Creativity is often overrated in organizations.
Creativity is often used as a camouflage to avoid talking about something more pressing, such as empowerment and power.
When facing the creativity scarcity, instead of addressing the root cause of employees being powerless in both acting on ideas and taking risks, people in power often choose to pay lip service to creativity, and even set up camouflage programs to promote creativity, while doing nothing to actually empower people to become creative.
By emphasizing “being creative under constraints”, employees are often encouraged to regard the organizational, political or cultural issues as immutable and non-negotiable, therefore skew the focus on organizational challenges towards other lower-level issues that don’t challenge the existing power structure or mode of operation.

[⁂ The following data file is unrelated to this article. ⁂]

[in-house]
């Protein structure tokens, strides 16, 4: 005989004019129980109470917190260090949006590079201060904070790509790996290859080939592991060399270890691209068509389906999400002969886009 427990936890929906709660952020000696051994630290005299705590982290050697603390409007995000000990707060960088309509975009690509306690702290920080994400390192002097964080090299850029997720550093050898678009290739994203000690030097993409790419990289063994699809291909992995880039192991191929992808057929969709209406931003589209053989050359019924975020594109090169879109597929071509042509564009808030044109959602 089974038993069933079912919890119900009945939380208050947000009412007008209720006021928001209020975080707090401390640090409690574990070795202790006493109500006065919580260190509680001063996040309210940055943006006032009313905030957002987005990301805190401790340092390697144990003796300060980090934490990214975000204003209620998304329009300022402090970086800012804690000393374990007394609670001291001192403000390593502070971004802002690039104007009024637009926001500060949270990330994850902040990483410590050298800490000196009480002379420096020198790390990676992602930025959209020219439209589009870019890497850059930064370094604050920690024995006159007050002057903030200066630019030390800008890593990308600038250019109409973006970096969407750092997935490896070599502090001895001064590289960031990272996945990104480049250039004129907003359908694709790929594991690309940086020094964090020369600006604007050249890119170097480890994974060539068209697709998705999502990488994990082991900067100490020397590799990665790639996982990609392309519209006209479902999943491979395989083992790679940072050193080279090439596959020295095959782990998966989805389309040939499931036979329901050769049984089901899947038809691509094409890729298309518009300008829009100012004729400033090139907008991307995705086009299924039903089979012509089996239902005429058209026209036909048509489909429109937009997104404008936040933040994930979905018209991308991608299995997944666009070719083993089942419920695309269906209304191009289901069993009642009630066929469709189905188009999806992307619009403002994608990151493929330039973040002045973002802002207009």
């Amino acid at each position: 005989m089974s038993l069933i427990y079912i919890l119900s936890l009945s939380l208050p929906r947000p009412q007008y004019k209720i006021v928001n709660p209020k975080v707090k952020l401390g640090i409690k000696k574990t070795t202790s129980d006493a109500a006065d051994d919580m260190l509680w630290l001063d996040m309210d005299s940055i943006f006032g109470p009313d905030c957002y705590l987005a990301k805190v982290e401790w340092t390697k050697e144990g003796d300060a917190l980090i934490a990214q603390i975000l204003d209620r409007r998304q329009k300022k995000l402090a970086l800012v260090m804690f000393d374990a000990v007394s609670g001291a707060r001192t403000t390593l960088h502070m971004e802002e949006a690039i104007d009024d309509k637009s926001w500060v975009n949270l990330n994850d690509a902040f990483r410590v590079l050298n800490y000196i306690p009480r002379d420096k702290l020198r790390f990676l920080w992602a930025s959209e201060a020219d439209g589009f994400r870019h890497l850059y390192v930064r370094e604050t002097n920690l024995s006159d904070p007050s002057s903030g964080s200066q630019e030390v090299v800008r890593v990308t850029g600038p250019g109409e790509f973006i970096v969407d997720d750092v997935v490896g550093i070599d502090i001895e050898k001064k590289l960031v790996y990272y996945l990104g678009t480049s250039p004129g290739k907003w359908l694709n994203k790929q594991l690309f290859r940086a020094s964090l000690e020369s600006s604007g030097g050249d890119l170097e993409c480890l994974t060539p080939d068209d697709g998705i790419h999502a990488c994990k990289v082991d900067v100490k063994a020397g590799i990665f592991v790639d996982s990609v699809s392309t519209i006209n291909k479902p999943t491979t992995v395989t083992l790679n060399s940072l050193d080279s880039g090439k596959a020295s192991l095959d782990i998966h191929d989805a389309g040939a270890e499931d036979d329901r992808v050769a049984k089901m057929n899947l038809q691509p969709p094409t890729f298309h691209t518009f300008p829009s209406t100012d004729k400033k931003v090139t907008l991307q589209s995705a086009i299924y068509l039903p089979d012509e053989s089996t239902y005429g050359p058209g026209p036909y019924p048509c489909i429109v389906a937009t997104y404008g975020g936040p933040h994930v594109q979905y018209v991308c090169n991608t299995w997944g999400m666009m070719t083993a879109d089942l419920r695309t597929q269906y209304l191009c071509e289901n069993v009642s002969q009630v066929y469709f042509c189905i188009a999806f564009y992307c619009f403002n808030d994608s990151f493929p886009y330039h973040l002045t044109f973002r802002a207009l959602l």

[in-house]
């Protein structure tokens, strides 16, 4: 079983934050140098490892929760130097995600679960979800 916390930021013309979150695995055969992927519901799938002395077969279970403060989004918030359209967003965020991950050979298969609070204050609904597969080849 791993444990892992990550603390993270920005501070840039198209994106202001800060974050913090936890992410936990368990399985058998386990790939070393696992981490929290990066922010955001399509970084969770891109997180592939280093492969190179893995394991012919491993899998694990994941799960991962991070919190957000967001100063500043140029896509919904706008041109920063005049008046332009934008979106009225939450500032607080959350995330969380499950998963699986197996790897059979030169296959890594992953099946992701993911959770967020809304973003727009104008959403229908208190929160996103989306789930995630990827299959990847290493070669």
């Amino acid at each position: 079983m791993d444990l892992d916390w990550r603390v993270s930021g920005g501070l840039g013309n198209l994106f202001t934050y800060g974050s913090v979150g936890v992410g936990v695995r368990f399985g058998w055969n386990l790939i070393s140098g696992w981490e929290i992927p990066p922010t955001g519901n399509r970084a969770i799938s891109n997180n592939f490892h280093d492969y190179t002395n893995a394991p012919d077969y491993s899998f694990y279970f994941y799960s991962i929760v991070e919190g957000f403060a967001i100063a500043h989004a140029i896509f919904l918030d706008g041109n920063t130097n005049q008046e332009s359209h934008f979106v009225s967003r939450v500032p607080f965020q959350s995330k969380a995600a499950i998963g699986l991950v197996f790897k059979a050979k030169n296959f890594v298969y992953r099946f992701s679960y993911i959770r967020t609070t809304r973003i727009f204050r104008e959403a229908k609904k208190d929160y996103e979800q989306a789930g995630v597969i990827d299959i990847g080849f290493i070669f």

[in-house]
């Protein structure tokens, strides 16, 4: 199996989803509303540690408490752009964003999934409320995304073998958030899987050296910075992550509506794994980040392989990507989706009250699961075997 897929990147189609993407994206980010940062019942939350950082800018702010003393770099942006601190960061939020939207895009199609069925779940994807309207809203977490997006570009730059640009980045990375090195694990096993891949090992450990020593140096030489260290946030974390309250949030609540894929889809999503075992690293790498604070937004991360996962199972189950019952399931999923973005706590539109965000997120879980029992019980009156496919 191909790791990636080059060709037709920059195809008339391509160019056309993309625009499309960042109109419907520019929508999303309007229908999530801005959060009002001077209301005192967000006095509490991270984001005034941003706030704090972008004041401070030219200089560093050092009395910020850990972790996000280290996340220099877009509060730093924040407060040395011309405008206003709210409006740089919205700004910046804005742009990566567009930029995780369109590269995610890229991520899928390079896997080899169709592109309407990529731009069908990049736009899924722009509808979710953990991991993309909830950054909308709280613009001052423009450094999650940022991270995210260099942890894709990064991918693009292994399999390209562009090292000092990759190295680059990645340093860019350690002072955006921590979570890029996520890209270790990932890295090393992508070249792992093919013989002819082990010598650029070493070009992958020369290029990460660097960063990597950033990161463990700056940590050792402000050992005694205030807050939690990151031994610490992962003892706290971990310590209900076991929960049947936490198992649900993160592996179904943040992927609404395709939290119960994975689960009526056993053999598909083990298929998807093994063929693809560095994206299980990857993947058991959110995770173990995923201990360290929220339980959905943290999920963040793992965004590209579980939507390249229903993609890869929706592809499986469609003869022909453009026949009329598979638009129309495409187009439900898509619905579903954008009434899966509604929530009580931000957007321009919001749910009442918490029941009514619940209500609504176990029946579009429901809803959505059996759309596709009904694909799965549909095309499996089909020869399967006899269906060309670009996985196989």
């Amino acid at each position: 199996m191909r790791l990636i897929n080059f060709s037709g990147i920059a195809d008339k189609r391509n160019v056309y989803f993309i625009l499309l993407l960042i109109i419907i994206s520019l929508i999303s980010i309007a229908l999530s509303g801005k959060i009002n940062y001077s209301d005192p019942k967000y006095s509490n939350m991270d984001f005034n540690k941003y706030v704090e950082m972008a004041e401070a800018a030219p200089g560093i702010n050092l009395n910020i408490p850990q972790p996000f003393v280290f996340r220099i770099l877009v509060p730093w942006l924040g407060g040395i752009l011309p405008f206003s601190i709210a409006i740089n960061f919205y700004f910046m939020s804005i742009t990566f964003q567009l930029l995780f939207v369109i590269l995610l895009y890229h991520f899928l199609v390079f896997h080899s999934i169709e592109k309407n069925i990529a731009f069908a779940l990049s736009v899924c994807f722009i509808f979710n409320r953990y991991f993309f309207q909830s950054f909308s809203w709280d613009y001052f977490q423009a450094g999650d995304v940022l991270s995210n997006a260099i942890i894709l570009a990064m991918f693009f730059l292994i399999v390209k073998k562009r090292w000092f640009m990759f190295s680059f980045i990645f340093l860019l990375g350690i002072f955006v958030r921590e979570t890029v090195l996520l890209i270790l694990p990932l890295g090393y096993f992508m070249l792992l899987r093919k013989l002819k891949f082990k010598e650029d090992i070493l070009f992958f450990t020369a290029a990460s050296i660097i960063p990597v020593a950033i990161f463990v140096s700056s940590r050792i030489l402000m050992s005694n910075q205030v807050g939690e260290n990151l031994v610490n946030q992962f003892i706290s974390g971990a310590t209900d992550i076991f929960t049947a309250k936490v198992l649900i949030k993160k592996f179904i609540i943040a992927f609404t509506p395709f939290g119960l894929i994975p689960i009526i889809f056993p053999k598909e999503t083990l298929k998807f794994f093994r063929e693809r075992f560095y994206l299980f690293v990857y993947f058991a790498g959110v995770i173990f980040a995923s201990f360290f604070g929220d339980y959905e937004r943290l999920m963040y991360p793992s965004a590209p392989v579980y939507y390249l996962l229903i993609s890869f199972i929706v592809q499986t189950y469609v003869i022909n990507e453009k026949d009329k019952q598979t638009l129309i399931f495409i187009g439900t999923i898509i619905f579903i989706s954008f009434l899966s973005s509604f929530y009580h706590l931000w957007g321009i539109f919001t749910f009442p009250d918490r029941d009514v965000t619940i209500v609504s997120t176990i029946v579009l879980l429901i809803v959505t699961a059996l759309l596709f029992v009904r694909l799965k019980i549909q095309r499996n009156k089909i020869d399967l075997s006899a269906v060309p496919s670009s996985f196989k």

By promoting creativity as merely a funnel for generating ideas (in the forms of hackathon, workshop, design jam, or innovation programs), employees are discouraged to focus on actually implementing those ideas.
The long-term effect of those camouflage maneuvers is that employees gradually lose general interest in creativity, because it almost never benefits them. Instead, it often benefits the people in power a lot.
The “all talk, no action” incarnation of organizational creativity is thus overrated, while creative employees suffer the consequences of obsessing about organizational challenges.
Is creativity overrated in your organization?